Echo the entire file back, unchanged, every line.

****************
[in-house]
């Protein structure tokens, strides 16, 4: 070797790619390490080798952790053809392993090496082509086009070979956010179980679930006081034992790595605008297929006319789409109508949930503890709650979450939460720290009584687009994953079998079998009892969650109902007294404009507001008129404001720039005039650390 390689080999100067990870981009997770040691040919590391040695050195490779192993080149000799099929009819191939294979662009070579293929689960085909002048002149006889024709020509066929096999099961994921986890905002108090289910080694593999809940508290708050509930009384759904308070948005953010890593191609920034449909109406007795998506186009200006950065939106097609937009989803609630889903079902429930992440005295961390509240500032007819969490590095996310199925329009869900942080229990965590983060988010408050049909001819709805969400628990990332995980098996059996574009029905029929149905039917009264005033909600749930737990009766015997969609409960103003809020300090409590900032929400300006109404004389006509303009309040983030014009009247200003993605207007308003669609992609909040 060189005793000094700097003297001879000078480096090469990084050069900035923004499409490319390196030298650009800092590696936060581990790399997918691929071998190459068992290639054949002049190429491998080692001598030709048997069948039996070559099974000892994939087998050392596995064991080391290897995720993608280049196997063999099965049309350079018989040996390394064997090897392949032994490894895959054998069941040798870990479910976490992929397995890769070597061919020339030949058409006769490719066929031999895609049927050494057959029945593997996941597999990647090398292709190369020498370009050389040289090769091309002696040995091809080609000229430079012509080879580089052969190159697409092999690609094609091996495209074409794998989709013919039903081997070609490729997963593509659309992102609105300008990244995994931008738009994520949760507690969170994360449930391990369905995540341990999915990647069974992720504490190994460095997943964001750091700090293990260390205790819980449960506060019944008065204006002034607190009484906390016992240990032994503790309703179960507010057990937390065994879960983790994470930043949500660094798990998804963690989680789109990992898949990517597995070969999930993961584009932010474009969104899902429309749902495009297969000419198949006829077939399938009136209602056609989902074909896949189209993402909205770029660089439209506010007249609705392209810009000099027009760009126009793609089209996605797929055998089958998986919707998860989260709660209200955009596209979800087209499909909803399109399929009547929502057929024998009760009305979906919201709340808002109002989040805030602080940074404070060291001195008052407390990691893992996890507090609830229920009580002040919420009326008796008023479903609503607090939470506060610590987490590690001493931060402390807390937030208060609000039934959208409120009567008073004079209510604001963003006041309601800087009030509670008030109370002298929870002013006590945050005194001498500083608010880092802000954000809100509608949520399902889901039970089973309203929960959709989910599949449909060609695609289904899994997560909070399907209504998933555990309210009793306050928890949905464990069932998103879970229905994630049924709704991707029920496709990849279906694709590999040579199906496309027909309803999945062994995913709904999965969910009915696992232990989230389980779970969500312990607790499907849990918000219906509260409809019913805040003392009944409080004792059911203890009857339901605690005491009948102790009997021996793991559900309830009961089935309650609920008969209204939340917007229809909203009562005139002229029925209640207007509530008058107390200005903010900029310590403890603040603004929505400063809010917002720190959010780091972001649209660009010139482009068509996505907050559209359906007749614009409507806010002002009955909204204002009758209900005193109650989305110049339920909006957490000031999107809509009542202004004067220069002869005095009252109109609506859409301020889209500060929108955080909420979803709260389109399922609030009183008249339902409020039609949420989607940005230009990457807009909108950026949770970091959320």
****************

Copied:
[in-house]
């Protein structure tokens, strides 16, 4: 070797790619390490080798952790053809392993090496082509086009070979956010179980679930006081034992790595605008297929006319789409109508949930503890709650979450939460720290009584687009994953079998079998009892969650109902007294404009507001008129404001720039005039650390 390689080999100067990870981009997770040691040919590391040695050195490779192993080149000799099929009819191939294979662009070579293929689960085909002048002149006889024709020509066929096999099961994921986890905002108090289910080694593999809940508290708050509930009384759904308070948005953010890593191609920034449909109406007795998506186009200006950065939106097609937009989803609630889903079902429930992440005295961390509240500032007819969490590095996310199925329009869900942080229990965590983060988010408050049909001819709805969400628990990332995980098996059996574009029905029929149905039917009264005033909600749930737990009766015997969609409960103003809020300090409590900032929400300006109404004389006509303009309040983030014009009247200003993605207007308003669609992609909040 060189005793000094700097003297001879000078480096090469990084050069900035923004499409490319390196030298650009800092590696936060581990790399997918691929071998190459068992290639054949002049190429491998080692001598030709048997069948039996070559099974000892994939087998050392596995064991080391290897995720993608280049196997063999099965049309350079018989040996390394064997090897392949032994490894895959054998069941040798870990479910976490992929397995890769070597061919020339030949058409006769490719066929031999895609049927050494057959029945593997996941597999990647090398292709190369020498370009050389040289090769091309002696040995091809080609000229430079012509080879580089052969190159697409092999690609094609091996495209074409794998989709013919039903081997070609490729997963593509659309992102609105300008990244995994931008738009994520949760507690969170994360449930391990369905995540341990999915990647069974992720504490190994460095997943964001750091700090293990260390205790819980449960506060019944008065204006002034607190009484906390016992240990032994503790309703179960507010057990937390065994879960983790994470930043949500660094798990998804963690989680789109990992898949990517597995070969999930993961584009932010474009969104899902429309749902495009297969000419198949006829077939399938009136209602056609989902074909896949189209993402909205770029660089439209506010007249609705392209810009000099027009760009126009793609089209996605797929055998089958998986919707998860989260709660209200955009596209979800087209499909909803399109399929009547929502057929024998009760009305979906919201709340808002109002989040805030602080940074404070060291001195008052407390990691893992996890507090609830229920009580002040919420009326008796008023479903609503607090939470506060610590987490590690001493931060402390807390937030208060609000039934959208409120009567008073004079209510604001963003006041309601800087009030509670008030109370002298929870002013006590945050005194001498500083608010880092802000954000809100509608949520399902889901039970089973309203929960959709989910599949449909060609695609289904899994997560909070399907209504998933555990309210009793306050928890949905464990069932998103879970229905994630049924709704991707029920496709990849279906694709590999040579199906496309027909309803999945062994995913709904999965969910009915696992232990989230389980779970969500312990607790499907849990918000219906509260409809019913805040003392009944409080004792059911203890009857339901605690005491009948102790009997021996793991559900309830009961089935309650609920008969209204939340917007229809909203009562005139002229029925209640207007509530008058107390200005903010900029310590403890603040603004929505400063809010917002720190959010780091972001649209660009010139482009068509996505907050559209359906007749614009409507806010002002009955909204204002009758209900005193109650989305110049339920909006957490000031999107809509009542202004004067220069002869005095009252109109609506859409301020889209500060929108955080909420979803709260389109399922609030009183008249339902409020039609949420989607940005230009990457807009909108950026949770970091959320």